The baby's mother says she was forced to hand her daughter Isabella over to government care and is now suing the B.C. Ministry of Children and Family Development.
Authorities won't say if the baby's death and the shutdown of the foster home are related, but a coroner's report found that Isabella had fractures in her left arm and bruises on her arms, legs and face.
Now her mother, Sara Jane Wiens, is demanding answers and an apology for Isabella's death. She also wants to know if her child's death and the foster home at which Isabella was placed were investigated by the ministry.
Minister of Children and Family Development Stephanie Cadieux, however, is not saying when or why the foster home was shut down.
"At this point, I can't give you that information," she said on Wednesday.
Wiens said the ministry took Isabella away when she was two months old, after ruling she was unfit to parent because of her learning disability.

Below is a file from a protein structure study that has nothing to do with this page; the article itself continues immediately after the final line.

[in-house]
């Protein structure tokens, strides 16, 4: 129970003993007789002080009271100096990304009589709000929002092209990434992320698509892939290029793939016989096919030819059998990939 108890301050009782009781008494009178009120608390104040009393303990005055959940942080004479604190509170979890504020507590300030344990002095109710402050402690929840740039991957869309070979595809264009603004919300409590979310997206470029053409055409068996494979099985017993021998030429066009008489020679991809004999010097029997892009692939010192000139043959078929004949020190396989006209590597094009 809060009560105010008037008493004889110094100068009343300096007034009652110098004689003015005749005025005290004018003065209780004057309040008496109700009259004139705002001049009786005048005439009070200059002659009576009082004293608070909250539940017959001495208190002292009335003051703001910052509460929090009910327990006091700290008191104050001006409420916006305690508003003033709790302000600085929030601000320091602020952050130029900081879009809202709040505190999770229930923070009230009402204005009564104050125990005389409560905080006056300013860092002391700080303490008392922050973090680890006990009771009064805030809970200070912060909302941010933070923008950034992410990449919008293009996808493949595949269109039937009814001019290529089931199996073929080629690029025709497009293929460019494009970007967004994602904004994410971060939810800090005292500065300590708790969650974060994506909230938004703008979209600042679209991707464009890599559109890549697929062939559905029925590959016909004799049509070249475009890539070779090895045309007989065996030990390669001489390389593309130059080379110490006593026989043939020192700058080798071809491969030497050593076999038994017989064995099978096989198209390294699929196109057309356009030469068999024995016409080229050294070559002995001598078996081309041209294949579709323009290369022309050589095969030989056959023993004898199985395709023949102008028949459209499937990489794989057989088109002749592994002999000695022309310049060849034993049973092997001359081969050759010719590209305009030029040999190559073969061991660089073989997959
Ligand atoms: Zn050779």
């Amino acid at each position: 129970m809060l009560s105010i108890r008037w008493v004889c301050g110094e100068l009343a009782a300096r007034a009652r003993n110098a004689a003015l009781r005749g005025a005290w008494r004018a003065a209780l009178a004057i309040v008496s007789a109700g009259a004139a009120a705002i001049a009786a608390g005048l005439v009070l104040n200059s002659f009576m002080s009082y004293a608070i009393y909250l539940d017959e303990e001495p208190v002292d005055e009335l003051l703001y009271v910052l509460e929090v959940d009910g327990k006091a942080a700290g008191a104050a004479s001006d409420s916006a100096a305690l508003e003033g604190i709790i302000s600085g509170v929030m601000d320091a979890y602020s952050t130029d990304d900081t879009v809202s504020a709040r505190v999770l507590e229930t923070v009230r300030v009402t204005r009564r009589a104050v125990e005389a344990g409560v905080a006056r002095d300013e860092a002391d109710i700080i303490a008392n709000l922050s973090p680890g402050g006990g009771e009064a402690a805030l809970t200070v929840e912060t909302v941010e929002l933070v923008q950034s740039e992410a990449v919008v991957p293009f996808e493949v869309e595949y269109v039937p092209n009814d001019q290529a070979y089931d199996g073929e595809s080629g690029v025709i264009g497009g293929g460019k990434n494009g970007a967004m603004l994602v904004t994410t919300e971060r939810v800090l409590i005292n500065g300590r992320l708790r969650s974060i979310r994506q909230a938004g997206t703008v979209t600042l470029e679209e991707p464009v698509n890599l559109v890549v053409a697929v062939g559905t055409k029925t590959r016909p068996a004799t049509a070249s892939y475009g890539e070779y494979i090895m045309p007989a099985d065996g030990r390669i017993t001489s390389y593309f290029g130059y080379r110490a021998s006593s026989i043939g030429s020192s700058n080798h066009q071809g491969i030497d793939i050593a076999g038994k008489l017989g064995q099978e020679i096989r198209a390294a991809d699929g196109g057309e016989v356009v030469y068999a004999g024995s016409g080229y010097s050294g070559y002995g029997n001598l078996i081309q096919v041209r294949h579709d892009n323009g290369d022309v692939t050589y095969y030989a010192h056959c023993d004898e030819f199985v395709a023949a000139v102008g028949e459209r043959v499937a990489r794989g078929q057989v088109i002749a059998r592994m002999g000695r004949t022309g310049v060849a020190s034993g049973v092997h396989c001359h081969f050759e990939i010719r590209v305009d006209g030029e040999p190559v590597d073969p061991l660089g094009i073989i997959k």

She said she had raised concerns about her daughter's well-being during supervised visits, but was ignored.
"They're telling me I can't parent and that I'm dangerous and that I will potentially harm my child and … then they take her from me, put her in a home, and she ends up dead," she said.
"I saw bruises and constant diaper rash, and I brought these things up, but they disregarded them."
Her lawyer Jack Hittrich said it was a struggle for Wiens to obtain the coroner's report.
"It's very reprehensible that the very ministry charged with protecting children essentially sentenced this child to death. Ultimately the buck stops with the ministry."
The allegations have not been proven in court.
Mary Ellen Turpel-Lafond, B.C.'s representative for children and youth, said the government has failed in not meeting with Isabella's family about her tragic death.
"I'm glad the home is closed. I am not happy we have a death of a child, and I am not happy that the family waited a long time to find out why, and what they got was an answer that was very troubling," she said.
She has also considered launching her own investigation after the case makes its way through the court.
"We do have a child welfare system for a reason. We do need foster care and we need safety, but we need to make sure the standards are high and that the families are engaged and involved," she said.